Posted: October 17th, 2013
Elasticity of demand is the response to a change in the wage compared to labor demand. When there is a small change in wage and the response results in a bigger percentage change of labor demanded by employers, it means that it is elastic. When the change in wages is relatively bigger than the percentage change in labor demanded, it is considered inelastic. The idea here is that employees are the goods, while the employers are the consumers. Therefore, just like law of demand states that demand goes down when price goes up, it is the same way with labor (Valladares, 2010).
Unions represent workers, by bargaining the amount of wages they can receive from the employers. When it comes to wages, demanded labor elasticity plays a crucial role in determining the bargaining power. When the employers know that a little change in labor would cause a big expense for the company depending on the product under question, they will reduce the amount of labor in order to compensate the extra cost. In addition, when wage is raised, there will be more employees competing for the jobs, forcing the employer to select the most skilled leaving others behind. Therefore, if the demand for labor is elastic, union will have a better bargaining power since employers know a slight change in wage would affect the company in a big way. Unions can restrict supply of workers so that wages can be raised (Addison & Welfens, 2003).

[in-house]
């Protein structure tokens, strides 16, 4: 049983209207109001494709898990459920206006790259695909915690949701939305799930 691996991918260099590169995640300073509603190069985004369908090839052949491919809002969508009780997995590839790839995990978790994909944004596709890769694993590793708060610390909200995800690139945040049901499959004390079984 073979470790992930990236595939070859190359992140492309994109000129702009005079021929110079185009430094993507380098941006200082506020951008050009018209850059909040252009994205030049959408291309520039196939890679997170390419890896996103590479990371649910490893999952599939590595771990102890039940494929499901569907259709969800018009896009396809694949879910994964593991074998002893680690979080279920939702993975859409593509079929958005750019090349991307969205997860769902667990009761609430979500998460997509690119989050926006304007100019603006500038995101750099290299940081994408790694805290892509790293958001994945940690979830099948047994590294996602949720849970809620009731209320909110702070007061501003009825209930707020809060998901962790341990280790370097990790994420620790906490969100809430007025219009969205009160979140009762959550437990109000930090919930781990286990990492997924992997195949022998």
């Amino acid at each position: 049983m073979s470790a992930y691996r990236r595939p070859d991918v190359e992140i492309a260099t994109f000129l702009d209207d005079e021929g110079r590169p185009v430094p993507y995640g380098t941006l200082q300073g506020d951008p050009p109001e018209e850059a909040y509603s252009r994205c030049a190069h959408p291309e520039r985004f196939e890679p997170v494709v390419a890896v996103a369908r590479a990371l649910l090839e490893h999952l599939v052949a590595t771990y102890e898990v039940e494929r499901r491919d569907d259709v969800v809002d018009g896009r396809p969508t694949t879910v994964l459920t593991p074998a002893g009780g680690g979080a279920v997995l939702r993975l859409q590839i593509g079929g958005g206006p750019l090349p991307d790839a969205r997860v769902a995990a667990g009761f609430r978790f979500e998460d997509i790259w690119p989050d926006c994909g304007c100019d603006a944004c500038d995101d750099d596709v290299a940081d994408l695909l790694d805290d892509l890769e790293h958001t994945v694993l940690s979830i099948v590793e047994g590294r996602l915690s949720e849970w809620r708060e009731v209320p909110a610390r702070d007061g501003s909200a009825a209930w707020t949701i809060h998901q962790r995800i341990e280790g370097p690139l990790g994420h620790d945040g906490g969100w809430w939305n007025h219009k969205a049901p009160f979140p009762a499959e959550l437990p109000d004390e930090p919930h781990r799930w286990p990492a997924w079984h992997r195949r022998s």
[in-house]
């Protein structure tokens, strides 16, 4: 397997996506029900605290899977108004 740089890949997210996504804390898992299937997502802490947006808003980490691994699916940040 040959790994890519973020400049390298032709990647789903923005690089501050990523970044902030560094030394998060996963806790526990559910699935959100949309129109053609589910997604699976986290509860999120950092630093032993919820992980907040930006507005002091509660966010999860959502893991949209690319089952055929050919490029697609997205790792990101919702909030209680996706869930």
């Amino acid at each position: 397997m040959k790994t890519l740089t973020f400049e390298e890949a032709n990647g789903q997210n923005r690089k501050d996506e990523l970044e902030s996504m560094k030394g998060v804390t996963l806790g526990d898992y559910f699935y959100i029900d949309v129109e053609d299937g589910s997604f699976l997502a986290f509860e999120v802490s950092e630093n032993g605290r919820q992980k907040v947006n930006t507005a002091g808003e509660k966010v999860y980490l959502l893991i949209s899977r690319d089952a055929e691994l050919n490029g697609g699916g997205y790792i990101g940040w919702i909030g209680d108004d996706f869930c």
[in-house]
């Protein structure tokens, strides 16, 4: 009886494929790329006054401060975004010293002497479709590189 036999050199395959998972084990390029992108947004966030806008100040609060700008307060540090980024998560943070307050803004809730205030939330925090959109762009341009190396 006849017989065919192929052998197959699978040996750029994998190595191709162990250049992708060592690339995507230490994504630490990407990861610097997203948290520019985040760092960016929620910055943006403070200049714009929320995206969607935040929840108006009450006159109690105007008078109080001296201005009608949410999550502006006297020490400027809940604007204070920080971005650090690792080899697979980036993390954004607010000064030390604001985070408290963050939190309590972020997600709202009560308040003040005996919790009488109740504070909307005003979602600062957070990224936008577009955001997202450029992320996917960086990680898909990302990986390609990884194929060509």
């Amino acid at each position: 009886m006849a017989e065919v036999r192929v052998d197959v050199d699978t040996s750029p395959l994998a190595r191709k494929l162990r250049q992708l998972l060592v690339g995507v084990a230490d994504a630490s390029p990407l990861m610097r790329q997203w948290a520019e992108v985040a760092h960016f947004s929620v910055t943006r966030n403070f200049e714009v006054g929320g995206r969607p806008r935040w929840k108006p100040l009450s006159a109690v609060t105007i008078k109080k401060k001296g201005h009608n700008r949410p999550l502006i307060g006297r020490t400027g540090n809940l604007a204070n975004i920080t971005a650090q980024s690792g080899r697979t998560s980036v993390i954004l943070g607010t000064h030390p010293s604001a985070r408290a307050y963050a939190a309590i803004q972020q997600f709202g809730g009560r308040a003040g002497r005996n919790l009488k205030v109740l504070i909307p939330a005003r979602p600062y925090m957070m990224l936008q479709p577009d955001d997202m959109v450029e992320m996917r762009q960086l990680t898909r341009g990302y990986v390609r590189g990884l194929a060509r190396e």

To illustrate, when the wage of a certain labor is at $8 with 100 employees, when wage goes up by $2, and the change in employee demand goes down to 50 employees, it is considered elastic. The wage changes by 25% percentage while the labor demanded goes down by 50%, meaning it is two times elastic.
Addison, J. T., & Welfens, P. J. (2003). Labor markets and social security: issues and policy options in the U.S. and Europe. New York, NY: Springer.
Valladares, I. P. (2010). Industrial Relations After Pinochet: Firm Level Unionism and Collective Bargaining Outcomes in Chile. London: Peter Lang
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